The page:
No. PR- 101
September 14, 2021
Petrochemical Industry needs to undergo significant changes; amassing the shift of market trends is crucial for a viable future growth – Shri Tarun Kapoor, Secretary, Ministry of Petroleum and Natural Gas, Government of India
To bring together the different stakeholders and discuss the future of refineries, deep-water operations, ease of doing business as well as the opportunities in India, PHD Chamber of Commerce and Industry organized the “National Refining & Petrochemical Conclave 2021” on 14th September 2021.
An interactive panel discussion of the industry, senior officials from Central and State Governments, technology providers, policymakers, thought leaders and financial institutions was curated to discuss the issues, challenges and opportunities in this sector.
Shri Tarun Kapoor, IAS, Secretary, Ministry of Petroleum and Natural Gas, Govt of India, said that, going forward, complete demand and requirement of the economy for petrochemicals will witness a major shift, for which India’s refining configuration have to be different and new refineries will have to function, in accordance, to live up to the changing patterns of the growing demand.
The markets for petrochemicals, as against those of diesel, are growing at a good pace and hence, significant influx of private sector investments into the sector and for all the downstream chain of petroleum products is the need of the hour.
He further added that in the coming years the refinery business would have to undergo significant positive changes and amassing of the market trends and demands will be very crucial for the producers.
Ms. Rukmani Riar Sihag, IAS, Executive Director, RIICO and Addl. Commissioner (Investment & NRIs), Bureau of Investment Promotion Rajasthan, highlighted that Rajasthan is at the threshold of turning into an important petrochemical and petroleum destination of the country. The state of Rajasthan is also a prominent location in the world map of hydrocarbon reserves and production, as the state has significant resources and potential in hydrocarbon under petroliferous basin; three of these basins have been upgraded to category one, that is equivalent to Bombay High, Assam, and Gujarat, she said.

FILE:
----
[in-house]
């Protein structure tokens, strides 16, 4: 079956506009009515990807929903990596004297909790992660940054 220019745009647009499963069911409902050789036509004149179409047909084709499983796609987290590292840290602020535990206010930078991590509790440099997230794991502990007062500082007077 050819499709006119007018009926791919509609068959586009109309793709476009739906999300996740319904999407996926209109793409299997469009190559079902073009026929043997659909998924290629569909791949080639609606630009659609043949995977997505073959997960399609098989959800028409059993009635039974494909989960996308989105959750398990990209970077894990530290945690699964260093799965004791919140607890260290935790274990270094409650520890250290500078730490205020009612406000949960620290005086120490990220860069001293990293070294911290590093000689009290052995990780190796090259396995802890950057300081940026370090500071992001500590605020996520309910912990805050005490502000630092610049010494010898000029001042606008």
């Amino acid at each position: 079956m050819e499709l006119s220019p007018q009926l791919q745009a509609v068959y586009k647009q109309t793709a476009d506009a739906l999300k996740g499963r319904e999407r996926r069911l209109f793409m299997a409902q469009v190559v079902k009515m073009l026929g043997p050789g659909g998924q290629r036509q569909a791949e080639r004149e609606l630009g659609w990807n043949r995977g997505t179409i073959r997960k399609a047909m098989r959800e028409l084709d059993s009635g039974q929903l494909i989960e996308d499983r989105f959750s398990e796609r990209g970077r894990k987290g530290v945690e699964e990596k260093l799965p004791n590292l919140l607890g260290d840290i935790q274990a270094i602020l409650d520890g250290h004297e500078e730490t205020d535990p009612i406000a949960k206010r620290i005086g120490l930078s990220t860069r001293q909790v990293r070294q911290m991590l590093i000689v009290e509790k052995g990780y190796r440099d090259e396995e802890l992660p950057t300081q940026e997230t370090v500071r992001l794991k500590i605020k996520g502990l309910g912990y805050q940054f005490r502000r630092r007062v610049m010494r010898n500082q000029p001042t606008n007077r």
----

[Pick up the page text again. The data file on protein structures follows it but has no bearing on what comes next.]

Ms Sihag further added that “38 oil and gas field have been discovered in the Barmer-Sanchore Basin of which the Mangala oil field has been rated as one of the biggest discoveries in Sanchore. Rajasthan produces natural gas and also heavy oil resources. Natural Gas and oil companies of reputed multinational as well as private companies are largely engaged in our state and currently in operation”.
Highlighting the growth trajectory and overall capacity of Indian petrochemical industry Mr. Rajeev Mathur, President- Oil & Gas, CAIRN INDIA, informed that, India, today is the world’s 4th largest in terms of refining capacity after US, China and Russia. The current capacity is two-hundred fifty million tonnes per annum of refining capacity. There are a total of 23 refineries in India out of which 18 of them belong to the public sector and the rest are owned by private enterprises or are joint ventures. Indian Oil Corporation has the largest refinery in India with the capacity of over 70 seventy million tonnes per annum.
He further mentioned that, the Indian petrochemical sector has seen a spectacular growth in the last couple of decades and India is now one of the major exporters of refined products across the world. Going forward, India is projected to contribute about 15% of Asia’s crude oil refining capacity by the year 2023 with ability process 6.5 million barrels per day.
Mr. Sanjay Aggarwal, President, PHDCCI, in his presidential address stated that the refining industry is undergoing critical restructuring at present. Firstly, the configurations are continuously changing due to even stringent environmental regulations and stress on cleaner fuels.
The refineries are now changing from middle distillate maximization to light distillate maximization also being a primary feed provider; Refineries are forward integrating with high-value petrochemicals to maximize bottom lines via utilizing last available useful molecule to a value-added product.
The majority of Indian petrochemical companies have evolved from petroleum refineries with the intention of achieving higher net realisation. The chemical industry is dominated by basic commodity chemicals in terms of volume with one-two step downstream privatization, he added.
Mr Pawan Tibrawala, Co-Chair Hydrocarbon Committee, PHDCCI presented vote of thanks He assured PHDCCI’s commitment towards working closely with the Government, Institutions and all the Stakeholders of the Industry for a better India.
The webinar was moderated by Dr. Jatinder Singh, Director, PHDCCI. PHDCCI’s webinar was supported by Annual Sponsors such as DLF India; Multani Pharmaceuticals; UFLEX; JK Tyre & Industries; Marble City; Paramount Cables; SMC Investments and Advisors; Blossom Kochhar Aroma Magic; Comtech Interio; DCM Shriram Industries; Radico Khaitan; R.E. Rogers India; Ajit Industries; EaseMyTrip; Synergy Environics; Continental Carriers; Timberworkz; Jindal Stainless; Modern Automobiles; P S Bedi & Co; IFFCO and Hindware.
PHD Chamber of Commerce and Industry